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Operation Santa Claus

Aids support group’s mobile HIV screening test offers unexpected hope

Anxious 15 minutes in van is followed by diagnosis and counselling

PUBLISHED : Monday, 14 November, 2016, 4:14pm
UPDATED : Monday, 14 November, 2016, 9:30pm

Spending just 15 minutes in Aids Concern’s seven-seater van could change one’s life forever as that is how long it takes to obtain the results of an HIV screening test. And for one HIV-positive patient, the knowledge of his diagnosis has convinced him that his life will get better.

Frank, 30, was confirmed to have the human immunodeficiency virus four months ago after being tested by Aids Concern. He joins a list of 8,053 HIV infections reported in the city from 1984 to June this year, according to the Centre for Health Protection.

“I used to think anyone who was infected with HIV was doomed, that they would die fast and without dignity,” he said, adding his impression came from documentaries and images he saw growing up on the mainland. “But now, here I am, feeling healthier than ever.”

Frank described “a normal morning” when he was on a mobile app and an ad popped up noting a van offering a free HIV screening test was parked only streets away from his Tseung Kwan O office.

He said he wasn’t sure why he decided to get tested, although he said it might have been because “deep down” he knew there was a chance he was HIV-positive, having been sexually active with men since he was 20.

Still, Frank said he did not expect his fears to be validated – that is, until a finger-prick test clearly showed he was HIV-positive.

Number of new HIV cases in Hong Kong third highest since reports began in 1980s

He said an Aids Concern staff member in the van counselled him that he could live a normal life with proper treatment. Yet he exited the vehicle with questions and worries.

I don’t think I would have ever gone to get tested if the van wasn’t parked downstairs
Frank, HIV patient

“I wanted to move out of the flat I share with my boyfriend, and I didn’t want to use spoons and chopsticks when I visited his family,” he said. “I was afraid of deep kissing, and sharing a toilet because I thought my HIV could spread to others around me.”

But Frank credited Aids Concern with helping ease his anxieties by taking him on his first medical appointment and making sure he took his pills when he was supposed to. The efforts helped dispel his misconceptions.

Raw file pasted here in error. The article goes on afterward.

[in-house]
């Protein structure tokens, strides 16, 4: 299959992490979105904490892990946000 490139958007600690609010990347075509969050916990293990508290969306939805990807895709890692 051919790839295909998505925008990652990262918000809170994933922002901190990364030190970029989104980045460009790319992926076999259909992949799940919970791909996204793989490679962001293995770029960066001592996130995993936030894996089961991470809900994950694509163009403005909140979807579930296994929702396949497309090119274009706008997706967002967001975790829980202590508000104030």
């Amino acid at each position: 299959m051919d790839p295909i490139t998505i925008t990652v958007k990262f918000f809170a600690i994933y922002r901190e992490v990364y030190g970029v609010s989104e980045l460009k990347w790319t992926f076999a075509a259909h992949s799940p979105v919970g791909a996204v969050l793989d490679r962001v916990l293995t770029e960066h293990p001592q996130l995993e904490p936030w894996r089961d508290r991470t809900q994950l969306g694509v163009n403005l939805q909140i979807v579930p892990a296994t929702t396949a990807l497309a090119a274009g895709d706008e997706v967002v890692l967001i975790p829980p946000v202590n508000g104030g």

“I am very thankful for their help,” he said, his eyes filling with tears. “I was unlucky to be infected with HIV, but my biggest fortune is being HIV-positive and living in Hong Kong where I can receive medication, knowledge and support.”

“I don’t think I would have ever gone to get tested if the van wasn’t parked downstairs from my office,” he added.

HIV/Aids patients still face rejection and discrimination in China’s leading hospitals

Frank, who has dutifully taken his pills nightly since August, said he felt more energetic after overcoming the medication’s initial side effects of giving him dry and itchy skin.

Aids Concern programme director Mandy Cheung Hiu-wah said the mobile service has appealed to people like Frank more than the traditional approach of asking people to visit the organisation’s office. She said the alternative approach was important to fight the disease.

The group has run the mobile HIV screening test service in a rented van for more than a year. It said funds from Operation Santa Claus, the fundraiser organised by the Post and RTHK, would enable staff to offer the service permanently.

Funds would cover most of the project cost, including buying a seven-seater van for permanent use to conduct more mobile screening tests, take patients to doctors, and conduct educational outreach.

“The car will look like any other on the street,” Cheung said. “Our clients will have to call staff to find it.”

She added that, as is the case now, only one staff member would accompany a person during a screening to ensure “privacy and a feeling of safety”.